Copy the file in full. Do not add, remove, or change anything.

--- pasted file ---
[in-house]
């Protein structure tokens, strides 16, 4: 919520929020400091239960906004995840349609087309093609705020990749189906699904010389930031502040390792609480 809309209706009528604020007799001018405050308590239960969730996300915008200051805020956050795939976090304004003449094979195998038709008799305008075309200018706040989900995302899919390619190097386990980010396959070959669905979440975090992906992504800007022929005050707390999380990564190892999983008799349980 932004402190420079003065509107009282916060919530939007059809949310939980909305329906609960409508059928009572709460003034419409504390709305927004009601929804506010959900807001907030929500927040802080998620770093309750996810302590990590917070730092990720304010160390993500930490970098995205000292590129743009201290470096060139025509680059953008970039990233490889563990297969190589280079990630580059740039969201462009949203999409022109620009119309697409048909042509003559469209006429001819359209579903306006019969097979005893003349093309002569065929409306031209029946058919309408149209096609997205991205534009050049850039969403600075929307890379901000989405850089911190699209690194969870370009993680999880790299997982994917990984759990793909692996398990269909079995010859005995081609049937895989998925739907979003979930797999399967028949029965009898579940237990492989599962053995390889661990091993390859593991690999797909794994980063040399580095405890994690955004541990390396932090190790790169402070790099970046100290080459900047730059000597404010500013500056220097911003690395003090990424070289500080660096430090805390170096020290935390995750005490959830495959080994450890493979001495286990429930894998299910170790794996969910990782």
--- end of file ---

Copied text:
[in-house]
């Protein structure tokens, strides 16, 4: 919520929020400091239960906004995840349609087309093609705020990749189906699904010389930031502040390792609480 809309209706009528604020007799001018405050308590239960969730996300915008200051805020956050795939976090304004003449094979195998038709008799305008075309200018706040989900995302899919390619190097386990980010396959070959669905979440975090992906992504800007022929005050707390999380990564190892999983008799349980 932004402190420079003065509107009282916060919530939007059809949310939980909305329906609960409508059928009572709460003034419409504390709305927004009601929804506010959900807001907030929500927040802080998620770093309750996810302590990590917070730092990720304010160390993500930490970098995205000292590129743009201290470096060139025509680059953008970039990233490889563990297969190589280079990630580059740039969201462009949203999409022109620009119309697409048909042509003559469209006429001819359209579903306006019969097979005893003349093309002569065929409306031209029946058919309408149209096609997205991205534009050049850039969403600075929307890379901000989405850089911190699209690194969870370009993680999880790299997982994917990984759990793909692996398990269909079995010859005995081609049937895989998925739907979003979930797999399967028949029965009898579940237990492989599962053995390889661990091993390859593991690999797909794994980063040399580095405890994690955004541990390396932090190790790169402070790099970046100290080459900047730059000597404010500013500056220097911003690395003090990424070289500080660096430090805390170096020290935390995750005490959830495959080994450890493979001495286990429930894998299910170790794996969910990782």